SHELTER

July/August 2003

The Badge of Merit
    Millwork Company Counts Customers Among its Earnings
by Penny Beverage

It’s an age-old question—what’s in a name? Often, a company’s name represents its very core and motto. Such is the case with Merit Millwork where, according to founder and president Jim Darling, its main marketing strategy is the theory behind its name.

“We try to do our job well enough that we can build a relationship with a customer that lasts a long time,” he said. “Our key phrase is ‘Excellence will merit reward,’ and that excellence includes [our] people, products and service.”

After approximately twenty years in business, the company, based in Tomball, Texas, which is a suburb of Houston, is still working with its very first customer, and hopes to continue the trend of merit throughout its future. This year marks the company’s twentieth anniversary, though little has changed over the years—including its loyal customers.

What Goes on at Merit
Merit is a one-step distributor, distributing its millwork products (some manufactured in-house and others from other companies) mostly to the custom homebuilder. Its array of products include mouldings, stair components, columns and assembled interior and exterior doors. Merit has two plants, one that fabricates custom work and the other for standard jobs. The main plant is 55,000 square feet, while the custom plant covers 20,000 square feet, including a showroom.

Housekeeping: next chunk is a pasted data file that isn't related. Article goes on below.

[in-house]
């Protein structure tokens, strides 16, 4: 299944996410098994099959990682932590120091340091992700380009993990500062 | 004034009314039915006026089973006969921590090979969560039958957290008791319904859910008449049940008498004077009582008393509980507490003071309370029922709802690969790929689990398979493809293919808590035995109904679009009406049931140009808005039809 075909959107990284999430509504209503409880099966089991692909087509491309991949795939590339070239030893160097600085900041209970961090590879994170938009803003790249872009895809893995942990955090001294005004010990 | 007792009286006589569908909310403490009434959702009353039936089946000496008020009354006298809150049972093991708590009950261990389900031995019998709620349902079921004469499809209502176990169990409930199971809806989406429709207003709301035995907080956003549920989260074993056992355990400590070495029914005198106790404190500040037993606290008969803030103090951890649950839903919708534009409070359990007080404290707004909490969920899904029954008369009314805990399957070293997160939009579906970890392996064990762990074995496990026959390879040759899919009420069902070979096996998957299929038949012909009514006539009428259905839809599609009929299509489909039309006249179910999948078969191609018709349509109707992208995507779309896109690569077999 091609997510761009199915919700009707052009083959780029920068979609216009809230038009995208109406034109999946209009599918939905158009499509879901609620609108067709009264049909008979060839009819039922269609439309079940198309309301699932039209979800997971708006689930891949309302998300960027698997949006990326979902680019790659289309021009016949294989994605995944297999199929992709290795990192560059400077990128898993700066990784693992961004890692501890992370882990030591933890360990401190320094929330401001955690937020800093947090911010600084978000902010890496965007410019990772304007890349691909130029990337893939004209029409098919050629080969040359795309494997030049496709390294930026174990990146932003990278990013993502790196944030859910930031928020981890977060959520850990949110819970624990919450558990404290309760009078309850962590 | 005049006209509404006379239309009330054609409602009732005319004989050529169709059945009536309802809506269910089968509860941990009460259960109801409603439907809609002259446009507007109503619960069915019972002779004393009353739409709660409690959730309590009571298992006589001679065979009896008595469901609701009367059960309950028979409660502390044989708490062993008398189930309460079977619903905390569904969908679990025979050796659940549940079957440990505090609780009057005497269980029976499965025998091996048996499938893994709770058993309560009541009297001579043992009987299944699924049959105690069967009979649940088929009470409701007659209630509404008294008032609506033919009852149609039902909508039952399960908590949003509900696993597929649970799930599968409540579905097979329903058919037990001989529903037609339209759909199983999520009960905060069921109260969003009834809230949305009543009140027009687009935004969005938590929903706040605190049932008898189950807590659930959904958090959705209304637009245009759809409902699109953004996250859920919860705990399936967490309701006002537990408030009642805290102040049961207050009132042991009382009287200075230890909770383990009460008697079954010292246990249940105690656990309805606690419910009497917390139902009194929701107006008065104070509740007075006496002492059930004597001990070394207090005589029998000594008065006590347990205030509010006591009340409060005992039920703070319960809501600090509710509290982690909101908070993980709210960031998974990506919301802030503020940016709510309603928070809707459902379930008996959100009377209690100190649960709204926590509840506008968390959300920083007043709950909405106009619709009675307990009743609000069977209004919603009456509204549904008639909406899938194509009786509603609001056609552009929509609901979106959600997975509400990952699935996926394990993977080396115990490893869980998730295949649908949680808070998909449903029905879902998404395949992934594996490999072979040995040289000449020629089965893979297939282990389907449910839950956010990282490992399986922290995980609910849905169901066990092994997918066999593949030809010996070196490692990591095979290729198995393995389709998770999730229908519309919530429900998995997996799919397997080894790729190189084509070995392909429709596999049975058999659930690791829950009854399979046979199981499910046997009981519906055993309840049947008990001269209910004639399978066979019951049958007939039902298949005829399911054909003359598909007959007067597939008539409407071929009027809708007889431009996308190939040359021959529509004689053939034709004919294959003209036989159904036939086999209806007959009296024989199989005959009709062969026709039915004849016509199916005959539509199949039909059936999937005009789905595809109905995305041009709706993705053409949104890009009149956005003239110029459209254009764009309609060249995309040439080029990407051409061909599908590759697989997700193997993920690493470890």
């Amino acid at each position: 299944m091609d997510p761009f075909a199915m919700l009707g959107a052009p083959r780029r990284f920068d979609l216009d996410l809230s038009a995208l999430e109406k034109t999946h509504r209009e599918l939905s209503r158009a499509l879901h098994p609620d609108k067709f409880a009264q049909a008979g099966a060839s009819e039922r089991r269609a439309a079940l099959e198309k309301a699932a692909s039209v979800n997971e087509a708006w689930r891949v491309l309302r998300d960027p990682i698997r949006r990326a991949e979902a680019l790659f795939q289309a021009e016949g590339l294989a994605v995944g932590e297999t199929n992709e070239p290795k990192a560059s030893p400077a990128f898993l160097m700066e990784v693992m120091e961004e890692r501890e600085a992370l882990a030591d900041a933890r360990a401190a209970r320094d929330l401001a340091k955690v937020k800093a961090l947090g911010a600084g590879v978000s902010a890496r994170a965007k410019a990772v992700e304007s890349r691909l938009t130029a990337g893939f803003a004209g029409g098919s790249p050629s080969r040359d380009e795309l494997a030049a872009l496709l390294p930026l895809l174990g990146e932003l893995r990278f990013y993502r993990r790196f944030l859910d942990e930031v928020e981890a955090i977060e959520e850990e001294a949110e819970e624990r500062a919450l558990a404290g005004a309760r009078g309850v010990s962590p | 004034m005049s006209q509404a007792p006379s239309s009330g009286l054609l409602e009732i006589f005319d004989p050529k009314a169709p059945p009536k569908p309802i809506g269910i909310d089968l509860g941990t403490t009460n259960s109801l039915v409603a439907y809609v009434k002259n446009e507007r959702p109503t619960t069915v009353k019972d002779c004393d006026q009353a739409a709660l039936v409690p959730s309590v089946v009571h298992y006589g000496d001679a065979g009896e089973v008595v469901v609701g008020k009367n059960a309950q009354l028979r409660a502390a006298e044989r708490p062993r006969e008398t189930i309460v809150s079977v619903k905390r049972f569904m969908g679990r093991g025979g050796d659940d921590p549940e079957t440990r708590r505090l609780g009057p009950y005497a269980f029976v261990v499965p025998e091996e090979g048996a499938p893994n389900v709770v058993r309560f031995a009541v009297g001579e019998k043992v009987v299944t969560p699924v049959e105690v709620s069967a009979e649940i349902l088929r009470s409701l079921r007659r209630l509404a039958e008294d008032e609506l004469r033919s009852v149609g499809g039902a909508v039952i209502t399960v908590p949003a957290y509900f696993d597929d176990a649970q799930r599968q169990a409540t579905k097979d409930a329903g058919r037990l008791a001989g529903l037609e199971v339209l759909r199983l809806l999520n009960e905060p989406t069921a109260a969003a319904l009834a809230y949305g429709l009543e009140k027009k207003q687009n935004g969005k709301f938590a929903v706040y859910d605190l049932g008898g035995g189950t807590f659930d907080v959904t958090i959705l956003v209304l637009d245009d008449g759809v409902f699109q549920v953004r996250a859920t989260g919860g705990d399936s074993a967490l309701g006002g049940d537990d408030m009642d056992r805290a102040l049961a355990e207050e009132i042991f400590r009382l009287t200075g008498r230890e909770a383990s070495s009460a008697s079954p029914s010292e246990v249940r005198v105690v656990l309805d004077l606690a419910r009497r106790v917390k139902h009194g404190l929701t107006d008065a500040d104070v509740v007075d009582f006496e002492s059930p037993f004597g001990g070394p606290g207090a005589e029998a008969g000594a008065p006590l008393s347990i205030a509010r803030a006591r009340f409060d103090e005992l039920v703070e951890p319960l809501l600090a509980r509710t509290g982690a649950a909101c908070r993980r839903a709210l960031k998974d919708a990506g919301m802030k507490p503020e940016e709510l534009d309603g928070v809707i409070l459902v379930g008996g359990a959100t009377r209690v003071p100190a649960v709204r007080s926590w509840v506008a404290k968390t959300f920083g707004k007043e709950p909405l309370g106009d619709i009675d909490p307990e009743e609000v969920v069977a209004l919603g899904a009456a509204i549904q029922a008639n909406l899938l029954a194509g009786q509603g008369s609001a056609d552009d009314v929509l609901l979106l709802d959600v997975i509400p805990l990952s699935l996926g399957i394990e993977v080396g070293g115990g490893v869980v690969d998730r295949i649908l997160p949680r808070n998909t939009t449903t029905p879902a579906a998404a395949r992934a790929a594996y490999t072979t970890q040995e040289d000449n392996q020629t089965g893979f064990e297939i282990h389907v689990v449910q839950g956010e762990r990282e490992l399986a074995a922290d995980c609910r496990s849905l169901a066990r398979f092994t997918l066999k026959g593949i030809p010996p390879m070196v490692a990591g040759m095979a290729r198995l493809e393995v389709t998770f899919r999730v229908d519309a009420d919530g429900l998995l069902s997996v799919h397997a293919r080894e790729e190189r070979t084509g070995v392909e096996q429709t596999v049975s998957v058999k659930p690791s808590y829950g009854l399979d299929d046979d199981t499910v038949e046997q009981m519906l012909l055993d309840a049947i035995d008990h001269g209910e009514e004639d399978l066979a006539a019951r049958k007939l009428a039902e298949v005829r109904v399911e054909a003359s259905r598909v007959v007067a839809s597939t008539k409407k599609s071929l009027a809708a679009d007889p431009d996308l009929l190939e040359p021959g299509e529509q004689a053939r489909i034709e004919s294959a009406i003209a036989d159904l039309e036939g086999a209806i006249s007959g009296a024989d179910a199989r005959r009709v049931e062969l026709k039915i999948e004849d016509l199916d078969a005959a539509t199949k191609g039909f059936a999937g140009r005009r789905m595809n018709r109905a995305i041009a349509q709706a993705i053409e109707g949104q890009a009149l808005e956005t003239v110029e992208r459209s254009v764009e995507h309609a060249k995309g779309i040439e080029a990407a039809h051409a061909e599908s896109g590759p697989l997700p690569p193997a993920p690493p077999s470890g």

By distributing directly to the homebuilder, Darling said he hopes to save the end user—the consumer—money. Likewise, it cuts a step in the distribution chain, because Merit is distributing both its own and other companies’ products.

“It enables us to deal directly with the builder and all of the problems he has without going through some intermediary,” Darling said. “Ultimately, it means savings for the homeowners.”

Many one-step distributors face a long learning curve in how to develop relationships with builders—and to help builders understand how millwork can be used effectively within a home.

One way Darling has accomplished this tough task is to build his own custom home on Lake Conroe, about 25 miles north of Houston.
The above pictures are of the Darling family’s home retreat where the company’s annual meetings are held. The above pictures are of the Darling family’s home retreat where the company’s annual meetings are held. The pictures below and right show the retreat, where high-end mouldings were used. Darling uses the retreat to showcase products for potential customers. The pictures below and right show the retreat, where high-end mouldings were used. Darling uses the retreat to showcase products for potential customers. The pictures below and right show the retreat, where high-end mouldings were used. Darling uses the retreat to showcase products for potential customers.
“We used high-end mouldings all over it, and the idea was to show how high-end mouldings can be used in a laid-back house,” Darling said. “We’ve used the home as a great asset in demonstrating products. We actually take prospective customers in there.”

In addition to a selling tool, the home serves as a weekend retreat for the Darling family, and a perfect spot for the company’s annual meetings.

Darling’s other tool for gaining new customers—and keeping the old ones—is his willingness to complete any job the customer needs, even if it’s out of Merit’s regular scope of manufacturing.